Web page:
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Front. Ecol. Evol. | doi: 10.3389/fevo.2018.00239

Do big unstructured biodiversity data mean more knowledge?

 Elisa Bayraktarov1*, Glenn Ehmke1, 2,  James O'Connor2,  Emma L. Burns3,  Hoang A. Nguyen1,  Louise McRae4, Hugh P. Possingham5 and David B. Lindenmayer3
  • 1The University of Queensland, Australia
  • 2BirdLife Australia, Ashmore and Cartier Islands
  • 3Australian National University, Australia
  • 4Zoological Society of London, United Kingdom
  • 5The Nature Conservancy (United States), United States

Conserving species biodiversity demands decisive and effective action. Effective action requires an understanding of species population dynamics. Therefore, robust measures which track temporal changes in species populations are needed. This need, however, must be balanced against the scale at which population change is being assessed. Advances in citizen science and remote sensing technology have heralded an era of “big unstructured data” for biodiversity conservation. However, the value of big unstructured data for assessing changes in species populations, and effectively guiding conservation management has not been rigorously assessed. This can be achieved only by benchmarking big unstructured data against high-quality structured datasets, and ensuring the latter are not lost through an over-emphasis on “big data”. Here, we illustrate the current trend to disproportionately prioritise data quantity over data quality and highlight the discrepancy in global availability between both data types. We propose a research agenda to test whether this trend will result in a net decrease of useful knowledge for biodiversity conservation. We exemplify this by examining the availability of big unstructured data vs standardised data using data from global repositories on birds as an example. We share experiences from the data collation exercise needed to develop the Australian Threatened Species Index. We argue there is an urgent need to validate and enhance the utility of big unstructured data by: 1) maintaining existing well-designed, standardised long-term species population studies; 2) strengthening data quality control, management, and curation of any type of dataset; and 3) developing purpose-specific rankings to assess data quality.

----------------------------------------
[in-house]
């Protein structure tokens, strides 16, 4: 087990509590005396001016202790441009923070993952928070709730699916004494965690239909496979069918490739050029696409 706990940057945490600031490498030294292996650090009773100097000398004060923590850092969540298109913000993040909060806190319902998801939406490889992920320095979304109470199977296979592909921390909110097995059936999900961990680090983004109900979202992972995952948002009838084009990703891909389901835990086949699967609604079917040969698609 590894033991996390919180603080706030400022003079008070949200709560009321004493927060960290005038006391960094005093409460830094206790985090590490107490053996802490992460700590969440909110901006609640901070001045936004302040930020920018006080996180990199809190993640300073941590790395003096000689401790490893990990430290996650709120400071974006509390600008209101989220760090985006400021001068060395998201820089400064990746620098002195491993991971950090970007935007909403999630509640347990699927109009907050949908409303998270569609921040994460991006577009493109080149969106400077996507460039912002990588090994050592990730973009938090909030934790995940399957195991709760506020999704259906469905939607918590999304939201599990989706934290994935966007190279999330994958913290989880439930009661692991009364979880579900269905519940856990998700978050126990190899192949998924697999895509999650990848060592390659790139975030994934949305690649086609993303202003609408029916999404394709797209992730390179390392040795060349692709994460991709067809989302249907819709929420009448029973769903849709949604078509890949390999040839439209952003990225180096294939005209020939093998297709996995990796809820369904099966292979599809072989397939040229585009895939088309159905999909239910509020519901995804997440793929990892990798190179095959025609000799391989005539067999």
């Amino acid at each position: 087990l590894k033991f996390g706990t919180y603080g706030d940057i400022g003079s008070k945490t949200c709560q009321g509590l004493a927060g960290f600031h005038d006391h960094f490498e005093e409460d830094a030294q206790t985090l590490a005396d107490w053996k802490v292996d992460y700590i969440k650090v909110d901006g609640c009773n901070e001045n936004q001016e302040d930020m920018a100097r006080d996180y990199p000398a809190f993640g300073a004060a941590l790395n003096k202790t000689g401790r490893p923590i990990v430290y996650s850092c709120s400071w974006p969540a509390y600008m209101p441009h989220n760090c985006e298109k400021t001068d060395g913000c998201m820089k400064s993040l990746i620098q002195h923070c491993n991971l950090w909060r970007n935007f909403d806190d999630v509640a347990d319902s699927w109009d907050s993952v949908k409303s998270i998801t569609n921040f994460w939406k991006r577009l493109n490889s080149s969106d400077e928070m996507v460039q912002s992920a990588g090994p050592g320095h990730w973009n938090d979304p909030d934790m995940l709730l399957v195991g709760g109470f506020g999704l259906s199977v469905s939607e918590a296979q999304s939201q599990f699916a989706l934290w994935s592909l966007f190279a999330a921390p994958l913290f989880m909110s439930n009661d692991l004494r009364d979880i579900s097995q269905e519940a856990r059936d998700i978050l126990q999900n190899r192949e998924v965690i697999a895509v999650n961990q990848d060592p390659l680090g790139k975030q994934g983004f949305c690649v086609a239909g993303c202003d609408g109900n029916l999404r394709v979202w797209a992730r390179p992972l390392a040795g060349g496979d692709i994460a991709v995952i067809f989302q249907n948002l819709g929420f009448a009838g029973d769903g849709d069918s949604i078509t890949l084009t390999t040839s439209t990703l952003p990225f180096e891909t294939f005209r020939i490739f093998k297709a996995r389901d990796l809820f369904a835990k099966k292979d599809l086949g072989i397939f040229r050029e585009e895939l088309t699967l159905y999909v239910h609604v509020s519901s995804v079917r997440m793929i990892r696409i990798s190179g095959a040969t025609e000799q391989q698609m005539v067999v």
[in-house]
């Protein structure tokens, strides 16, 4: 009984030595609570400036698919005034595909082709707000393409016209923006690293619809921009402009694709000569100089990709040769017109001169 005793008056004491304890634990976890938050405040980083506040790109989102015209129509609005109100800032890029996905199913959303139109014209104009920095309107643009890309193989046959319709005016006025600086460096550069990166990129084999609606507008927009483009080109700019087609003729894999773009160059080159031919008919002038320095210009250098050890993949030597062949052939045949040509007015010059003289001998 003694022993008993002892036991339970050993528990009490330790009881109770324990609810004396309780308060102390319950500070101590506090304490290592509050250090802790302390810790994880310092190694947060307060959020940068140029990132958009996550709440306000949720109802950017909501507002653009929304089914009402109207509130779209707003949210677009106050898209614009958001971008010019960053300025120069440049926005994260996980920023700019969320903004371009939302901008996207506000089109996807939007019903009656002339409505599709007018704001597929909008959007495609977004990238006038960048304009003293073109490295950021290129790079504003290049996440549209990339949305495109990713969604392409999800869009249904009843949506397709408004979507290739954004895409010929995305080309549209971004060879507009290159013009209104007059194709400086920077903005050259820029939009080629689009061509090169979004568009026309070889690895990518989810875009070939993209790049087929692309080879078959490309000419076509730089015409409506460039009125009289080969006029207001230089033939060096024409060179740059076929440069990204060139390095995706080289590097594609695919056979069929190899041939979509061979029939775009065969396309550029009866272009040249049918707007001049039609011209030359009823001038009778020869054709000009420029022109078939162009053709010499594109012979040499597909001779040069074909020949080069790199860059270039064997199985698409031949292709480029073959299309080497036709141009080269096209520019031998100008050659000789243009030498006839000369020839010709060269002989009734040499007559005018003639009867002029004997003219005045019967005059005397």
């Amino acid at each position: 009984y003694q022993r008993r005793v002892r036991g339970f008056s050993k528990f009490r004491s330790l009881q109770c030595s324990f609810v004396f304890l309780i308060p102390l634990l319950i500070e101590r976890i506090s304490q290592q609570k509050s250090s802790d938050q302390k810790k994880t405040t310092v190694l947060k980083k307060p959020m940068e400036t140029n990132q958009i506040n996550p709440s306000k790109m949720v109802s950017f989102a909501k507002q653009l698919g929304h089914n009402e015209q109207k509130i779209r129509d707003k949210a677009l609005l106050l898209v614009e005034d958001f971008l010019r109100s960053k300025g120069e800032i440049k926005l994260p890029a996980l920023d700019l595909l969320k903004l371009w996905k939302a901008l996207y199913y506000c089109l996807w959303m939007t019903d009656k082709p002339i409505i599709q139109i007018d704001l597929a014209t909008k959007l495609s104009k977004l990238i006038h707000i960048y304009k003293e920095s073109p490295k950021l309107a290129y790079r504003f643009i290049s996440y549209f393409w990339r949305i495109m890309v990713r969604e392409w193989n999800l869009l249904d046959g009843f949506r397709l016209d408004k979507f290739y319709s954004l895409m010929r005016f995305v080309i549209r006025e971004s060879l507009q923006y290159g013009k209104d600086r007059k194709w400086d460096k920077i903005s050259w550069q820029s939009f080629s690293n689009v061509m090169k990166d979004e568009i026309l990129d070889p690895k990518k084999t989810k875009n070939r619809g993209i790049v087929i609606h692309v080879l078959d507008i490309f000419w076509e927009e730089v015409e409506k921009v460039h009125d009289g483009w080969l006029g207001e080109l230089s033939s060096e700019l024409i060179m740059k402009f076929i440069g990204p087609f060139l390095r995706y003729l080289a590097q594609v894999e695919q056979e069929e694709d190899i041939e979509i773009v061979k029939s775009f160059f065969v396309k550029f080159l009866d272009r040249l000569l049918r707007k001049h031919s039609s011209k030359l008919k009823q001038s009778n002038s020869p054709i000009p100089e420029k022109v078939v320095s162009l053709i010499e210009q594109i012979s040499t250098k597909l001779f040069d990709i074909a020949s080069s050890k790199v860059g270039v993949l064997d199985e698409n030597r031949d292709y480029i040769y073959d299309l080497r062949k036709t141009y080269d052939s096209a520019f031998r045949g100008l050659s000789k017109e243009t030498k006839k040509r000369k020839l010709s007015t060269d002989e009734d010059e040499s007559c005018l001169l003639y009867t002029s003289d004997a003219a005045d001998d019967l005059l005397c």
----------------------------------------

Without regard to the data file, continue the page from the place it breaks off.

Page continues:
Keywords: Environmental policies, sound decision-making, Species monitoring, species population trends, structured long-term monitoring data, Threatened species, value of big data for conservation

Received: 21 Sep 2018; Accepted: 27 Dec 2018.

Edited by:

Laurentiu Rozylowicz, University of Bucharest, Romania

Reviewed by:

William E. Magnusson, National Institute of Amazonian Research, Brazil
Luca Santini, Radboud University Nijmegen, Netherlands  

Copyright: © 2018 Bayraktarov, Ehmke, O'Connor, Burns, Nguyen, McRae, Possingham and Lindenmayer. This is an open-access article distributed under the terms of the Creative Commons Attribution License (CC BY). The use, distribution or reproduction in other forums is permitted, provided the original author(s) and the copyright owner(s) are credited and that the original publication in this journal is cited, in accordance with accepted academic practice. No use, distribution or reproduction is permitted which does not comply with these terms.

* Correspondence: Dr. Elisa Bayraktarov, The University of Queensland, Brisbane, Australia,